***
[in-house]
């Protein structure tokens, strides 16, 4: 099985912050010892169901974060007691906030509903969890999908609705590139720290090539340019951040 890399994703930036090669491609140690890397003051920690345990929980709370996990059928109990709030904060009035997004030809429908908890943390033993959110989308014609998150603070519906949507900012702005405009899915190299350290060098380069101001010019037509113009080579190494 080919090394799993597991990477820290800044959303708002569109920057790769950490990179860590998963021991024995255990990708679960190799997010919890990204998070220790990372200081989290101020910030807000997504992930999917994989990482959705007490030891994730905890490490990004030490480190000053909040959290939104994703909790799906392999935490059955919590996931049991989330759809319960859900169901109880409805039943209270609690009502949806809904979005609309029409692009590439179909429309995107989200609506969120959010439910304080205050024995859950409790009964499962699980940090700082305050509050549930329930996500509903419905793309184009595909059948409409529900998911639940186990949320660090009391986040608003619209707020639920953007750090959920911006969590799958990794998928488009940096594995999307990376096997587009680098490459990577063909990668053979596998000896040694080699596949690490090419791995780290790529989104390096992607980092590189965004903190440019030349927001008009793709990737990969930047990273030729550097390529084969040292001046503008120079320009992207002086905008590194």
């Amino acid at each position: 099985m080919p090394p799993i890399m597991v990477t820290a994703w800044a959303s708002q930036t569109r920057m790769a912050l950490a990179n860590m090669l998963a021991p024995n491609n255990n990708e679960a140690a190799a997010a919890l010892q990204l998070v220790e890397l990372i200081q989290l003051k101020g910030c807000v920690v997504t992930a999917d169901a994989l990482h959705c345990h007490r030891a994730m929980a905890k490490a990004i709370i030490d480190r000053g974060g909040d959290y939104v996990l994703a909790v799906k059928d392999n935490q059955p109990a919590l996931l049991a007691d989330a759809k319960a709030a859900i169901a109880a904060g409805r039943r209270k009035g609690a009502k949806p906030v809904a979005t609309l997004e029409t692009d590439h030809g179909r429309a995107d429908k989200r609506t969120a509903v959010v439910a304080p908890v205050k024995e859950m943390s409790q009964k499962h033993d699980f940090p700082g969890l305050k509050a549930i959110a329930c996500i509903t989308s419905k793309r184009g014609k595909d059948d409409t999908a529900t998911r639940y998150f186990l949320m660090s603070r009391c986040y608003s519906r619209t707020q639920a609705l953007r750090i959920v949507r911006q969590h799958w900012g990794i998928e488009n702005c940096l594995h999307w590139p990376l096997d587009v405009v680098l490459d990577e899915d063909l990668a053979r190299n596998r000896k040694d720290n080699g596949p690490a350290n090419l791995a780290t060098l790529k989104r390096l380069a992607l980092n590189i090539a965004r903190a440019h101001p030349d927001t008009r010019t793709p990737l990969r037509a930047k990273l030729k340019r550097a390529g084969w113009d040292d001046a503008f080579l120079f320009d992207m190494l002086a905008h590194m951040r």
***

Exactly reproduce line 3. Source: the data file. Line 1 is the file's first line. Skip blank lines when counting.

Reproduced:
């Amino acid at each position: 099985m080919p090394p799993i890399m597991v990477t820290a994703w800044a959303s708002q930036t569109r920057m790769a912050l950490a990179n860590m090669l998963a021991p024995n491609n255990n990708e679960a140690a190799a997010a919890l010892q990204l998070v220790e890397l990372i200081q989290l003051k101020g910030c807000v920690v997504t992930a999917d169901a994989l990482h959705c345990h007490r030891a994730m929980a905890k490490a990004i709370i030490d480190r000053g974060g909040d959290y939104v996990l994703a909790v799906k059928d392999n935490q059955p109990a919590l996931l049991a007691d989330a759809k319960a709030a859900i169901a109880a904060g409805r039943r209270k009035g609690a009502k949806p906030v809904a979005t609309l997004e029409t692009d590439h030809g179909r429309a995107d429908k989200r609506t969120a509903v959010v439910a304080p908890v205050k024995e859950m943390s409790q009964k499962h033993d699980f940090p700082g969890l305050k509050a549930i959110a329930c996500i509903t989308s419905k793309r184009g014609k595909d059948d409409t999908a529900t998911r639940y998150f186990l949320m660090s603070r009391c986040y608003s519906r619209t707020q639920a609705l953007r750090i959920v949507r911006q969590h799958w900012g990794i998928e488009n702005c940096l594995h999307w590139p990376l096997d587009v405009v680098l490459d990577e899915d063909l990668a053979r190299n596998r000896k040694d720290n080699g596949p690490a350290n090419l791995a780290t060098l790529k989104r390096l380069a992607l980092n590189i090539a965004r903190a440019h101001p030349d927001t008009r010019t793709p990737l990969r037509a930047k990273l030729k340019r550097a390529g084969w113009d040292d001046a503008f080579l120079f320009d992207m190494l002086a905008h590194m951040r």